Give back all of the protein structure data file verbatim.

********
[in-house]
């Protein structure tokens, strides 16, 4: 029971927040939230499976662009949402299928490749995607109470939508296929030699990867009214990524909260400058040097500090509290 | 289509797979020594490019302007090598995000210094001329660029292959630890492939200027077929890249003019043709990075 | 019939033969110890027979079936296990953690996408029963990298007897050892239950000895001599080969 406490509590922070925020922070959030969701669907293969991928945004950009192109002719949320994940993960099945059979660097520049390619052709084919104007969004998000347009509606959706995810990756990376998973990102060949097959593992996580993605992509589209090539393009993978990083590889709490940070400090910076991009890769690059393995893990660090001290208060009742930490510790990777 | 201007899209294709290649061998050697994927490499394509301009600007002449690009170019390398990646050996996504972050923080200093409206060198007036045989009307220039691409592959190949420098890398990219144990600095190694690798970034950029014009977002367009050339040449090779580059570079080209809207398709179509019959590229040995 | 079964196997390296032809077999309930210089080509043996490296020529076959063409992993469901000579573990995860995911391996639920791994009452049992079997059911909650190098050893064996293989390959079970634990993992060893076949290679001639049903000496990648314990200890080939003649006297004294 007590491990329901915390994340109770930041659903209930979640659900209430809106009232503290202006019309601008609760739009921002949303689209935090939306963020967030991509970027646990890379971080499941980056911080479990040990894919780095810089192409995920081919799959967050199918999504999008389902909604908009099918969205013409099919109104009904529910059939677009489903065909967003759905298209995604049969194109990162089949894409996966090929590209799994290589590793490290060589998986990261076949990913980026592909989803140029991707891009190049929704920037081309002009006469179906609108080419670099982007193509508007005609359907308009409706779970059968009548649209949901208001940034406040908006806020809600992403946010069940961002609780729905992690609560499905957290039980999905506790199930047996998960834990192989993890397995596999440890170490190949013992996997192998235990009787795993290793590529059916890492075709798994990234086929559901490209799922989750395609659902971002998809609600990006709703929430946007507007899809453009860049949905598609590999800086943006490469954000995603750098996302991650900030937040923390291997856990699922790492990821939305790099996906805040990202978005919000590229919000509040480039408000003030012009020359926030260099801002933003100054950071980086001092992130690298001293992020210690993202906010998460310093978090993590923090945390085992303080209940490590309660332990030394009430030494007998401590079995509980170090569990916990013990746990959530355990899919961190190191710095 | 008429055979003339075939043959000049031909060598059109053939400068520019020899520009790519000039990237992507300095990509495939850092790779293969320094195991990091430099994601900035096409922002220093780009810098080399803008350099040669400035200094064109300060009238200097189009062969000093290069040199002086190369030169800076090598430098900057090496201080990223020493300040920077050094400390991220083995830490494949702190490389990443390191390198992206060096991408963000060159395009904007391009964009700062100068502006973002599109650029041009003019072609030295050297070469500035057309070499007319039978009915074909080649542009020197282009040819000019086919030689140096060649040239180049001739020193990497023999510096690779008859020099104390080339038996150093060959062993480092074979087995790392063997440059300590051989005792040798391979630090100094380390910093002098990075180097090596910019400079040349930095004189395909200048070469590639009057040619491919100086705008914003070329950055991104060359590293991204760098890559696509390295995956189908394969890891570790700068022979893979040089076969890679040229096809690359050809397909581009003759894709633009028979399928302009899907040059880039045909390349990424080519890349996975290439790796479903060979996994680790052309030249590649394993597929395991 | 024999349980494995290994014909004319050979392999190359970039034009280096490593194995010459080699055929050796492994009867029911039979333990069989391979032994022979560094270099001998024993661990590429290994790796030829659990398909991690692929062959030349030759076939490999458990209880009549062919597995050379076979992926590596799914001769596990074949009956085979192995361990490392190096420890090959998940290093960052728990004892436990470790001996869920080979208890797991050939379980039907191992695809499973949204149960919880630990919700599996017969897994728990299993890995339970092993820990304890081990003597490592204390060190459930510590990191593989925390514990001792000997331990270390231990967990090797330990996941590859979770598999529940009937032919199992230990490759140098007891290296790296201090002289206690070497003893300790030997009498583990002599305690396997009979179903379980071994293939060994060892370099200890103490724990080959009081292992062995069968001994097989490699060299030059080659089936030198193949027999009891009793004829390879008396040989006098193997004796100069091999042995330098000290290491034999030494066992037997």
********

[in-house]
């Protein structure tokens, strides 16, 4: 029971927040939230499976662009949402299928490749995607109470939508296929030699990867009214990524909260400058040097500090509290 | 289509797979020594490019302007090598995000210094001329660029292959630890492939200027077929890249003019043709990075 | 019939033969110890027979079936296990953690996408029963990298007897050892239950000895001599080969 406490509590922070925020922070959030969701669907293969991928945004950009192109002719949320994940993960099945059979660097520049390619052709084919104007969004998000347009509606959706995810990756990376998973990102060949097959593992996580993605992509589209090539393009993978990083590889709490940070400090910076991009890769690059393995893990660090001290208060009742930490510790990777 | 201007899209294709290649061998050697994927490499394509301009600007002449690009170019390398990646050996996504972050923080200093409206060198007036045989009307220039691409592959190949420098890398990219144990600095190694690798970034950029014009977002367009050339040449090779580059570079080209809207398709179509019959590229040995 | 079964196997390296032809077999309930210089080509043996490296020529076959063409992993469901000579573990995860995911391996639920791994009452049992079997059911909650190098050893064996293989390959079970634990993992060893076949290679001639049903000496990648314990200890080939003649006297004294 007590491990329901915390994340109770930041659903209930979640659900209430809106009232503290202006019309601008609760739009921002949303689209935090939306963020967030991509970027646990890379971080499941980056911080479990040990894919780095810089192409995920081919799959967050199918999504999008389902909604908009099918969205013409099919109104009904529910059939677009489903065909967003759905298209995604049969194109990162089949894409996966090929590209799994290589590793490290060589998986990261076949990913980026592909989803140029991707891009190049929704920037081309002009006469179906609108080419670099982007193509508007005609359907308009409706779970059968009548649209949901208001940034406040908006806020809600992403946010069940961002609780729905992690609560499905957290039980999905506790199930047996998960834990192989993890397995596999440890170490190949013992996997192998235990009787795993290793590529059916890492075709798994990234086929559901490209799922989750395609659902971002998809609600990006709703929430946007507007899809453009860049949905598609590999800086943006490469954000995603750098996302991650900030937040923390291997856990699922790492990821939305790099996906805040990202978005919000590229919000509040480039408000003030012009020359926030260099801002933003100054950071980086001092992130690298001293992020210690993202906010998460310093978090993590923090945390085992303080209940490590309660332990030394009430030494007998401590079995509980170090569990916990013990746990959530355990899919961190190191710095 | 008429055979003339075939043959000049031909060598059109053939400068520019020899520009790519000039990237992507300095990509495939850092790779293969320094195991990091430099994601900035096409922002220093780009810098080399803008350099040669400035200094064109300060009238200097189009062969000093290069040199002086190369030169800076090598430098900057090496201080990223020493300040920077050094400390991220083995830490494949702190490389990443390191390198992206060096991408963000060159395009904007391009964009700062100068502006973002599109650029041009003019072609030295050297070469500035057309070499007319039978009915074909080649542009020197282009040819000019086919030689140096060649040239180049001739020193990497023999510096690779008859020099104390080339038996150093060959062993480092074979087995790392063997440059300590051989005792040798391979630090100094380390910093002098990075180097090596910019400079040349930095004189395909200048070469590639009057040619491919100086705008914003070329950055991104060359590293991204760098890559696509390295995956189908394969890891570790700068022979893979040089076969890679040229096809690359050809397909581009003759894709633009028979399928302009899907040059880039045909390349990424080519890349996975290439790796479903060979996994680790052309030249590649394993597929395991 | 024999349980494995290994014909004319050979392999190359970039034009280096490593194995010459080699055929050796492994009867029911039979333990069989391979032994022979560094270099001998024993661990590429290994790796030829659990398909991690692929062959030349030759076939490999458990209880009549062919597995050379076979992926590596799914001769596990074949009956085979192995361990490392190096420890090959998940290093960052728990004892436990470790001996869920080979208890797991050939379980039907191992695809499973949204149960919880630990919700599996017969897994728990299993890995339970092993820990304890081990003597490592204390060190459930510590990191593989925390514990001792000997331990270390231990967990090797330990996941590859979770598999529940009937032919199992230990490759140098007891290296790296201090002289206690070497003893300790030997009498583990002599305690396997009979179903379980071994293939060994060892370099200890103490724990080959009081292992062995069968001994097989490699060299030059080659089936030198193949027999009891009793004829390879008396040989006098193997004796100069091999042995330098000290290491034999030494066992037997």